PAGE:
Figure 1. Mass (kilograms) vs. Theoretical Height (meters)

To produce this graph, we used the mass values from Trial #1 along with equation one to show
how the required depth of water changes as mass is increased for a partially submerged system.
This trend can be seen as the blue dots in Figure 1. The second trend shown on the graph was
obtained using the mass values for Trial #2 and equation four in order to show the relationship
between mass and liquid depth for a fully submerged system. This trend can be seen as the
orange dots in Figure 1. Directly related to this in Trial #1 was the hydrostatic pressure, which
increased as the depth of the water increased and more of the upright surface of the plastic came
into contact with the water. This relationship is shown in Figure 4. 

Figure 2. Theoretical Height (meters) vs. Actual Height (meters)

Figure 2 compares the depth of the liquid we measured in the lab to the theoretical depth of the
liquid we calculated using equations one and four, for Trial #1 and Trial #2 respectively. The
R^2 values shown in the figure would be exactly “one” if the theoretical values and measured
values were identical. Since these values are so close to one it is safe to assume that the
experiment was done correctly and that the measured values are accurate enough to use, but they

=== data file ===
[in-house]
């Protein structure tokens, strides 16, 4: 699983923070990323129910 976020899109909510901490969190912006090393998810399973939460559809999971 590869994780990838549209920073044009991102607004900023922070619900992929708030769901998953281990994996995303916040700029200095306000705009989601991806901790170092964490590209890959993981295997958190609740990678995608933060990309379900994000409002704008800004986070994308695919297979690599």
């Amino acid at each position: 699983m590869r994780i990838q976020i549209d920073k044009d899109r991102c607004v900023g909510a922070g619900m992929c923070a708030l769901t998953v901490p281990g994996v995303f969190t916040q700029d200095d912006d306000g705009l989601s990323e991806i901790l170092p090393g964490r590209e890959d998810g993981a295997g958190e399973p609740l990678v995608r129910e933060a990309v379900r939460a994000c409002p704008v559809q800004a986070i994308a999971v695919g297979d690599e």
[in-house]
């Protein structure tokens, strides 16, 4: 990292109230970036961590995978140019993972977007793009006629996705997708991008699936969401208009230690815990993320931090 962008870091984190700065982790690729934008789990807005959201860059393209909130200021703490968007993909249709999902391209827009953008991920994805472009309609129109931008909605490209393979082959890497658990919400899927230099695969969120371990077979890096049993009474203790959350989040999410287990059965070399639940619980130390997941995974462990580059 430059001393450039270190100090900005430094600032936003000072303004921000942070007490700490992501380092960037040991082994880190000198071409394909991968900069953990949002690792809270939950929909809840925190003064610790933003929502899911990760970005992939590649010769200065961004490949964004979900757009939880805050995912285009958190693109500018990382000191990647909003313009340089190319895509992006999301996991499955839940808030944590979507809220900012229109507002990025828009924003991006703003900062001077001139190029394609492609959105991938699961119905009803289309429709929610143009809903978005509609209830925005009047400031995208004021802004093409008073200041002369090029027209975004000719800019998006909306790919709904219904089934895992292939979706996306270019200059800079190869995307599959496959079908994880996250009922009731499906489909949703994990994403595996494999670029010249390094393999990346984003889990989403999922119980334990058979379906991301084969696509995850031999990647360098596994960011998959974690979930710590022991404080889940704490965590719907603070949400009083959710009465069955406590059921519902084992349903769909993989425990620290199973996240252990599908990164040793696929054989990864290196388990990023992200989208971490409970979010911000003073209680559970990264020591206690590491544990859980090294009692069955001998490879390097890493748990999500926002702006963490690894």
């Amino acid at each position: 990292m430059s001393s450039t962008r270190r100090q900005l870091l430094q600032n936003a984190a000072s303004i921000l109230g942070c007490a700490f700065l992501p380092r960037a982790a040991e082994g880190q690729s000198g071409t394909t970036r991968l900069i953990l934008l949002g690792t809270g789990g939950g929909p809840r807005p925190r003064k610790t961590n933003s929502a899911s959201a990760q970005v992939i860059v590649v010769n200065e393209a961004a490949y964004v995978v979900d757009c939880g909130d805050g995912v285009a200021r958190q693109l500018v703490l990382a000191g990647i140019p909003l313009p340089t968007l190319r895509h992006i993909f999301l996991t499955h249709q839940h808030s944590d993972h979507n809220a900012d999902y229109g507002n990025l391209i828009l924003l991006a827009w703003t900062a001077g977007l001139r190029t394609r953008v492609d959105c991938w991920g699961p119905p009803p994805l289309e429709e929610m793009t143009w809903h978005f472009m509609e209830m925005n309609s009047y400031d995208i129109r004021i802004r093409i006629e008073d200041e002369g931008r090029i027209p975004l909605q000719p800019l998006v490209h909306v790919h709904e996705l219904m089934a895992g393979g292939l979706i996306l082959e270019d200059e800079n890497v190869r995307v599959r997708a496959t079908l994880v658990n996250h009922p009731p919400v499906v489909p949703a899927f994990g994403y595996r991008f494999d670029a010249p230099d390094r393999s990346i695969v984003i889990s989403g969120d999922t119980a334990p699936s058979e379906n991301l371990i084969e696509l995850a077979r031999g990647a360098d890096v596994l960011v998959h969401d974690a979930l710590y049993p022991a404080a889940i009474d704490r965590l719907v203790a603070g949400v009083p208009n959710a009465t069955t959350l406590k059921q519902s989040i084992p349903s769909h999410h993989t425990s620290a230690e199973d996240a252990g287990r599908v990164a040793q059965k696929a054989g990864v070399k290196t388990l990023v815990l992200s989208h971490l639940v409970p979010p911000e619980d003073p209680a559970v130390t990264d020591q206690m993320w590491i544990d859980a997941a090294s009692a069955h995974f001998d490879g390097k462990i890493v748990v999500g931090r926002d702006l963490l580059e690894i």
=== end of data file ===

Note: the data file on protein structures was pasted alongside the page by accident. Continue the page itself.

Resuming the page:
are not perfect. This is further discussed in Figure 5 where relative percent error between the
theoretical height and actual height is graphed. 
Figure 3. Hydrostatic Pressure vs. Actual Height (meters)

This graph shows the calculated distance to the center of pressure for both the partially and fully
submerged systems versus the measured height for each mass value. From Figure 3 it can be
seen that as height increases, hydrostatic pressure decreases. This makes sense because the
system is getting further from atmospheric pressure and closer to the resultant hydrostatic force
of the water. This change decreases when fully submerged and thus the slope of the fully
submerged system is flatter and more stable than the partially submerged system.

Figure 4. Hydrostatic Force vs. Actual Height (m)

Figure 4 shows the relationship between hydrostatic force and actual height. To find values for
the hydrostatic force of Trial #1 and Trial #2 we used equations three and six respectively. The
graph of trial #1, shown as blue dots, is not linear in nature, this makes sense because the surface
is initially exposed to only air but as more and more of the surface becomes submerged the
addition of liquid has more of an effect. This occurs until the entire surface of the plastic is
covered and the piece is fully submerged. This is further confirmed by the graph of trial #2
during which the HF increased almost perfectly linearly. In equation three the density of the
water (1000kg/m^3) is divided by two because the water does not have an effect over the whole
surface of an object that is only partially submerged. While in equation six the density is not